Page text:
Independent webcasters also make up this second group. Most of these Internet-only webcasts feature highly specialized programming created for very small niche audiences. Unlike feed originating from over-the-air broadcasters, these type of webcasts are extremely music-intensive and often have no announcers, although some may have occasional identifiers, and perhaps some advertising.
Interactive audio streams — music chosen by you
The third type of streaming audio features some element of interactivity. This includes services such as Pandora, Last.fm, and Slacker. These services allow you to set up your own "radio station." You generally start with a core selection of songs and/or artists. The service then selects a song based on the criteria determined by your choices. As the song plays, you decide if it fits your station or not. That decision influences the next song the service selects. The more you use your "station," the better the service gets at making selections based on your aggregate choices.
Like the other forms of streaming audio, though, there is an element of uncertainty. You can't preview upcoming selections. Just like (in theory) with over-the-air radio and other kind of audio streams, you don't know what's coming up next until it starts playing. And like with other types of audio streams, once you break the connection, nothing is saved to your device's memory.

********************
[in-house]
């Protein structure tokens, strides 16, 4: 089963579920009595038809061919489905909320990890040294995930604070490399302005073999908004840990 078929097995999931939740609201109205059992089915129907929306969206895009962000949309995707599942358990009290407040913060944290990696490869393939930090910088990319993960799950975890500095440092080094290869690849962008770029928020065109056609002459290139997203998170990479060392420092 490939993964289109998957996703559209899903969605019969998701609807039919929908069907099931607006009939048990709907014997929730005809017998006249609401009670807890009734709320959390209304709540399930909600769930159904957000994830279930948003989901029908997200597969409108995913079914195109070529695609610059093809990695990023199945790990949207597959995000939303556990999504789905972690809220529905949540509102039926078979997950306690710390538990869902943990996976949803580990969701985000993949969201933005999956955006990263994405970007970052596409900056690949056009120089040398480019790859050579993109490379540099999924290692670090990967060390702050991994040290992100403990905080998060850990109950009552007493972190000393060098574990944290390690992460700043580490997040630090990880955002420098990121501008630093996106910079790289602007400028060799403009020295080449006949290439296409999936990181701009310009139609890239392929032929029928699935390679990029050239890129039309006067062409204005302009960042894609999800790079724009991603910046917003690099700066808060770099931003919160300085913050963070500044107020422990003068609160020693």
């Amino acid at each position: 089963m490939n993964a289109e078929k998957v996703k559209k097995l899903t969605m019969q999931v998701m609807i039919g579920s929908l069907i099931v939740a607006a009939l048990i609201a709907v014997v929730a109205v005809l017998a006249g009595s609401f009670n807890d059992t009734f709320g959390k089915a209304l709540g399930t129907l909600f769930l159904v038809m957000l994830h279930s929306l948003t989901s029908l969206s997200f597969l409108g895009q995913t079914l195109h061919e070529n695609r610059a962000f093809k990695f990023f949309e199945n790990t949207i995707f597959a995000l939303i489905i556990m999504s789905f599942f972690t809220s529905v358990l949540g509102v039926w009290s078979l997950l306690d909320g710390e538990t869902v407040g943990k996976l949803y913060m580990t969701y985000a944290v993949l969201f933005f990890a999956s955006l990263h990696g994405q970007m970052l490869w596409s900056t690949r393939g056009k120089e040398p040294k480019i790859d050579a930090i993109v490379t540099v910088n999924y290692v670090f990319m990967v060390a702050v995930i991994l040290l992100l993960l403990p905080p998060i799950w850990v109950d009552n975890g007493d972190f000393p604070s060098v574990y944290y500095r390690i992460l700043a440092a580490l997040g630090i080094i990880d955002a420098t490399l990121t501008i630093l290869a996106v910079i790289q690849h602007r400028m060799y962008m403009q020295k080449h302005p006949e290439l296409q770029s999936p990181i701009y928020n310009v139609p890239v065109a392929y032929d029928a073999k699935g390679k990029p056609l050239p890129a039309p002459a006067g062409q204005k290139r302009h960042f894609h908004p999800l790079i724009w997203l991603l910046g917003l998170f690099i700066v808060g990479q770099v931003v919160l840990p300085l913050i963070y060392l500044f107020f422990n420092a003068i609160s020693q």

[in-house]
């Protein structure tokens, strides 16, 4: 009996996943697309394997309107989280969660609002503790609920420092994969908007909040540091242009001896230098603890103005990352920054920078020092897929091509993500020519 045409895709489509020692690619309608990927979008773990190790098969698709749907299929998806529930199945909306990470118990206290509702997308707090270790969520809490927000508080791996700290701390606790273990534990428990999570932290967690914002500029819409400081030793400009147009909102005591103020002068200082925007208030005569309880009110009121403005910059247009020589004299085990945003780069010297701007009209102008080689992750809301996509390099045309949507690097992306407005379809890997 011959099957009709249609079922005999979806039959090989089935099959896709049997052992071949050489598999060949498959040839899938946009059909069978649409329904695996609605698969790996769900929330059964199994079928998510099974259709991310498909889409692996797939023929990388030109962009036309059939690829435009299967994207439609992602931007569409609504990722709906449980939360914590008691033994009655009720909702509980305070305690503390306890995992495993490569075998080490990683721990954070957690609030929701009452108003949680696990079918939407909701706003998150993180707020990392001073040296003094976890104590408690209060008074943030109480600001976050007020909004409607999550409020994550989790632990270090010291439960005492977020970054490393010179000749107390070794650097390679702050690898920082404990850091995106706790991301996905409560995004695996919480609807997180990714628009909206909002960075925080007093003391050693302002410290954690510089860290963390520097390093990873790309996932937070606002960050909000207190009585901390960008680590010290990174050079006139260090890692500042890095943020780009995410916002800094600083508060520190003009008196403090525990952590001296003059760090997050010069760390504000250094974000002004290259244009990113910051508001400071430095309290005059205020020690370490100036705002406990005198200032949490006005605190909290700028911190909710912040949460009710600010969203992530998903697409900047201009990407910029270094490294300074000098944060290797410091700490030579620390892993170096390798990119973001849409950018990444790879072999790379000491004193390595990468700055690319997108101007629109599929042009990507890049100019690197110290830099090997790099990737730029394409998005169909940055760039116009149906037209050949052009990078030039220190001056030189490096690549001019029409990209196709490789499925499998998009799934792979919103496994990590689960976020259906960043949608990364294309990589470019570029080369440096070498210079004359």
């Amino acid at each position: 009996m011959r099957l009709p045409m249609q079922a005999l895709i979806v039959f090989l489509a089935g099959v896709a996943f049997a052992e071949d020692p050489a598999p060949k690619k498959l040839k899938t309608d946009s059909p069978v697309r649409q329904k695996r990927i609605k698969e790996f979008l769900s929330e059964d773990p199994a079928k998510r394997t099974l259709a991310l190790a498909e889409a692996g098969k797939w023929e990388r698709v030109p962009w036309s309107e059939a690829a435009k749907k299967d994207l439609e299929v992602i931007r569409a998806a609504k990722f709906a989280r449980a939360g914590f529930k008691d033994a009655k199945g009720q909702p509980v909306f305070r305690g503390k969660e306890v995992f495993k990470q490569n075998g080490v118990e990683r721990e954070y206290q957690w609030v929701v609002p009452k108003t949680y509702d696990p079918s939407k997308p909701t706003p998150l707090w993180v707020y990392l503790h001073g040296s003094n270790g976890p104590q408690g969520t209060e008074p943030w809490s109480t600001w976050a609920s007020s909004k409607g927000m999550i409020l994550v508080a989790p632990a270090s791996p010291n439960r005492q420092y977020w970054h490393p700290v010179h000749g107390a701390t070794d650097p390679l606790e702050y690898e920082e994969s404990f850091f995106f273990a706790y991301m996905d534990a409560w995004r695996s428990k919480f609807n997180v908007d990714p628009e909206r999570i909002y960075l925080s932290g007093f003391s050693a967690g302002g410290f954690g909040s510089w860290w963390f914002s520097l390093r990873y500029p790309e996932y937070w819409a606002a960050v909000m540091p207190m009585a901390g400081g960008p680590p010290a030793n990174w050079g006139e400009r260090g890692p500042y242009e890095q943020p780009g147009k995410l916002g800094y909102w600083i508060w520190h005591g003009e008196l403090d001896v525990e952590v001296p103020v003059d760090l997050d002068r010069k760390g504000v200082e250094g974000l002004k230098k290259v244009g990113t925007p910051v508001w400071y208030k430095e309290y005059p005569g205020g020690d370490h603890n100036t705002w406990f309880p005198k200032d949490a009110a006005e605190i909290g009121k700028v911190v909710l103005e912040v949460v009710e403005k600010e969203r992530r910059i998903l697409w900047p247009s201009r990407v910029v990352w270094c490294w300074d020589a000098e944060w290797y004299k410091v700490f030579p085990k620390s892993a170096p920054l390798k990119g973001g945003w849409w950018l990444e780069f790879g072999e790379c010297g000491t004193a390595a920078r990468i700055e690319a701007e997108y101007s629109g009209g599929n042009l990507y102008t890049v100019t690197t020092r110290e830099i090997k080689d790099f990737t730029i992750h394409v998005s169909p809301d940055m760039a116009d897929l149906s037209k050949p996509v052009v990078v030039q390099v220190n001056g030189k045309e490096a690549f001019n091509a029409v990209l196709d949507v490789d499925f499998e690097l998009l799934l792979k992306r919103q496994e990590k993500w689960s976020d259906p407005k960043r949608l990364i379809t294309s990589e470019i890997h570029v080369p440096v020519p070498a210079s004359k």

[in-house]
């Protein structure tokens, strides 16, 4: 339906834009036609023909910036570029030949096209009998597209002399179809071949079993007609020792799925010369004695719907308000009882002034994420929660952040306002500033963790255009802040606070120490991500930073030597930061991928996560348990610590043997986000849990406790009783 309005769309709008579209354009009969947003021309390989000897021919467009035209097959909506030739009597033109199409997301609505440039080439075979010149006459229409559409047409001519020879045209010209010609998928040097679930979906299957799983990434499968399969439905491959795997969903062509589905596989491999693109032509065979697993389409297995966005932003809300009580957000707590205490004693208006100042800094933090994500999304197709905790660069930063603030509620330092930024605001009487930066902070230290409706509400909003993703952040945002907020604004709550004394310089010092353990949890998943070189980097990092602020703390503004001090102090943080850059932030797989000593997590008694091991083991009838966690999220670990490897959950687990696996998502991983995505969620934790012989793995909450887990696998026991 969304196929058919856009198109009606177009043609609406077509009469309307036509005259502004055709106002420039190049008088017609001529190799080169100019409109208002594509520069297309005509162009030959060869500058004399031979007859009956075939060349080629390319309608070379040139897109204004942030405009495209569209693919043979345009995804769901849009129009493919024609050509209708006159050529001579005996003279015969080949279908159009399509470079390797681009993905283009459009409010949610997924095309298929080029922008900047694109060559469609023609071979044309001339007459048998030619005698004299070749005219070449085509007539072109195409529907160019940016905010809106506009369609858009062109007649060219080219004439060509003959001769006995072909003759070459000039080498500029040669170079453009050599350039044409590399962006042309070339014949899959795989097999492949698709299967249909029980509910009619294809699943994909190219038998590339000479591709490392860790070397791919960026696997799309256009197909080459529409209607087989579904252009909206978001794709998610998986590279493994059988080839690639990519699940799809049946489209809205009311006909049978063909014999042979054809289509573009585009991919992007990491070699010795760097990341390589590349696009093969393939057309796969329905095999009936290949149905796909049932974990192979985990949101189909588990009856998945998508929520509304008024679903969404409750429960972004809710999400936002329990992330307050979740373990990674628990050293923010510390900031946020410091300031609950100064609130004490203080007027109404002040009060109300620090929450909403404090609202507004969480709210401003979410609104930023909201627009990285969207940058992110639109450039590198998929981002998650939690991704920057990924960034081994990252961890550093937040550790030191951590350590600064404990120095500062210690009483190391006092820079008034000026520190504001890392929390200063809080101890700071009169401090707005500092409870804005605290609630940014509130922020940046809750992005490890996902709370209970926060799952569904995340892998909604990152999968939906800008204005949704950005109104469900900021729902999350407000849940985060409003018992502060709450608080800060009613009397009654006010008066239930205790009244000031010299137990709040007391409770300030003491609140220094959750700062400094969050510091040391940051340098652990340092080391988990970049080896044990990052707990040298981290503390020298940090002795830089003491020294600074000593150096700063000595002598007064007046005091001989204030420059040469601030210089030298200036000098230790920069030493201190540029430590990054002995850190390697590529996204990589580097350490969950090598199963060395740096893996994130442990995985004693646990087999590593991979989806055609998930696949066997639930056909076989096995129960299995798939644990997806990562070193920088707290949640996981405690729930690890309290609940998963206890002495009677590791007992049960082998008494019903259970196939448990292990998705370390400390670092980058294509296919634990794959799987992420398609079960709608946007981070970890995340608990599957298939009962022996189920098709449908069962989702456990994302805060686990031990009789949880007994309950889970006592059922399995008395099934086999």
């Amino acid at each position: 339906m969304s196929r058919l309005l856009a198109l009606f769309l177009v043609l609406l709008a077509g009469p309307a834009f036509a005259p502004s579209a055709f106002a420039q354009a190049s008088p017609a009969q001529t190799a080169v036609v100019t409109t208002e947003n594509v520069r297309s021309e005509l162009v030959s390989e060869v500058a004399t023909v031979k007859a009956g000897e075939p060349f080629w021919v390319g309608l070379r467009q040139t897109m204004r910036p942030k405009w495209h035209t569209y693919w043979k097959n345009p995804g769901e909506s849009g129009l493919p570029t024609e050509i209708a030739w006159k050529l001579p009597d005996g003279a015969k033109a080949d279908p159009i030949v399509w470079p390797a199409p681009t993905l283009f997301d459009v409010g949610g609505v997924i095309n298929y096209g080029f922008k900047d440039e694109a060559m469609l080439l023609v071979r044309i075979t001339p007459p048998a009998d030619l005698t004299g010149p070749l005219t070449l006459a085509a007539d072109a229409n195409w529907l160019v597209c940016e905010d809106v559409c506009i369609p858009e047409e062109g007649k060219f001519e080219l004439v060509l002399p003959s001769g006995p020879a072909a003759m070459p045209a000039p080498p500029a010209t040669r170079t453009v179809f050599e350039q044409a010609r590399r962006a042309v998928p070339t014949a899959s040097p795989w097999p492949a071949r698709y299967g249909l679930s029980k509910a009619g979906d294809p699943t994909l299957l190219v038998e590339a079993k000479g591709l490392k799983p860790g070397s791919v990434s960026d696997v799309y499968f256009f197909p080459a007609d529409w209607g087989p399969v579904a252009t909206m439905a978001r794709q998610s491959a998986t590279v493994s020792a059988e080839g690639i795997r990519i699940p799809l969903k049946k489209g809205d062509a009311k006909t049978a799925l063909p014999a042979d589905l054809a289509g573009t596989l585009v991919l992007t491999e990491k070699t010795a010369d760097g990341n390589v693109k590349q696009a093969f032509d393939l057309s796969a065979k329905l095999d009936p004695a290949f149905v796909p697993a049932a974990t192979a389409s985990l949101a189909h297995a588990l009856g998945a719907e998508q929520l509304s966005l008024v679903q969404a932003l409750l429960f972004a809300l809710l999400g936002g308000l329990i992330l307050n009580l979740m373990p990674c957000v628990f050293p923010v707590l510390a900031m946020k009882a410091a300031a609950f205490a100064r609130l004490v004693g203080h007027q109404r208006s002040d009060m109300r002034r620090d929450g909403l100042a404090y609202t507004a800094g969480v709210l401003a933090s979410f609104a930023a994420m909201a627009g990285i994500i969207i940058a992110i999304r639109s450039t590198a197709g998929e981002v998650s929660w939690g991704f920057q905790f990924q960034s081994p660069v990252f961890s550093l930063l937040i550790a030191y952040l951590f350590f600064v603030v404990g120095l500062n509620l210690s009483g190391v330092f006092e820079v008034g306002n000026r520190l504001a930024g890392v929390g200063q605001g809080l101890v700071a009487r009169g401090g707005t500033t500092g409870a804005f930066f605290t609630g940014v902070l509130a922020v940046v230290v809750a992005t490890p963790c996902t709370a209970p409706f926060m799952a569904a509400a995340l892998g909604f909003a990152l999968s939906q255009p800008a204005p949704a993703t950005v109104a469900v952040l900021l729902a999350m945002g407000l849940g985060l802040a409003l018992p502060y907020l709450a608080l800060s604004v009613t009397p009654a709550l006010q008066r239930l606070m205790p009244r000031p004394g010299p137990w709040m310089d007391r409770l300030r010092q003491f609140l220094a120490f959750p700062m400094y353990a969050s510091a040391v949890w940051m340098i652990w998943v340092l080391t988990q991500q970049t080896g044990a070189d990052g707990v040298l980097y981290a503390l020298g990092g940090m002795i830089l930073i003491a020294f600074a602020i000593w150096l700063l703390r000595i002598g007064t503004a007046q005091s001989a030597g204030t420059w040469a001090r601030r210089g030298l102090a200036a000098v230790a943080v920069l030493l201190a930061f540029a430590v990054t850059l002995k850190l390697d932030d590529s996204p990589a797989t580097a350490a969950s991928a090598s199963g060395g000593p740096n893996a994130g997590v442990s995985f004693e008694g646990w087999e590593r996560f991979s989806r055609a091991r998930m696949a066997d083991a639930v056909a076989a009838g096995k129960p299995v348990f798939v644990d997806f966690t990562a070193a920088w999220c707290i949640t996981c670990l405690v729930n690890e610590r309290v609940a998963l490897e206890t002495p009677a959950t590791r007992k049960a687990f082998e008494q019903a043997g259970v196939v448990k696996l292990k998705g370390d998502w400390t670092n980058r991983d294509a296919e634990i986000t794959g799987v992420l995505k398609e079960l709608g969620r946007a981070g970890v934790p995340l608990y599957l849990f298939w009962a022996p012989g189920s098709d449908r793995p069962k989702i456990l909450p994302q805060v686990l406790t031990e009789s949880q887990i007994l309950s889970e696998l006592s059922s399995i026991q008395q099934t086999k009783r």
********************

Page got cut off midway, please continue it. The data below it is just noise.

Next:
Paying to play — all yours for a price
While the vast majority of audio streams collectively known as "Internet radio" are free, there are some that are only available to paid subscribers. The good news is that almost all of these services have some sort of free trial listening period, so you can try them out first.
SIRIUS/XM Satellite Radio like terrestrial radio stations, streams — or simulcasts — its programming online. But only subscribers can receive these feeds.
Rhapsody combines the niche programming of webcasting with the interactivity of Pandora and Slacker. Your paid subscription gives you access to the all the genre radio stations Rhapsody offers. You also can choose your own music from Rhapsody's library, and download it to your player to listen to later.
Some services also offer two tiers of service — free and paid. The free versions of Pandora, Slacker, and Last.fm are ad-supported, and have limited options. Their premium services offer ad-free music streams, and additional features and benefits.
So what's the point?
As Jim pointed out in a previous post, the biggest appeal for what's known collectively as Internet radio is the opportunity for discovery. Stations all over the world are simulcasting, so you can find out what people in other countries are listening to. Webcasters let you dig deeper into your favorite genres, uncovering music and artists you might not find otherwise. And interactive services can surprise you by serving up songs that fit into the mix you've created, but you might never have selected on your own.
So while "Internet radio" may refer to different types of online audio streaming, in a sense it all refers to one concept — audio adventure.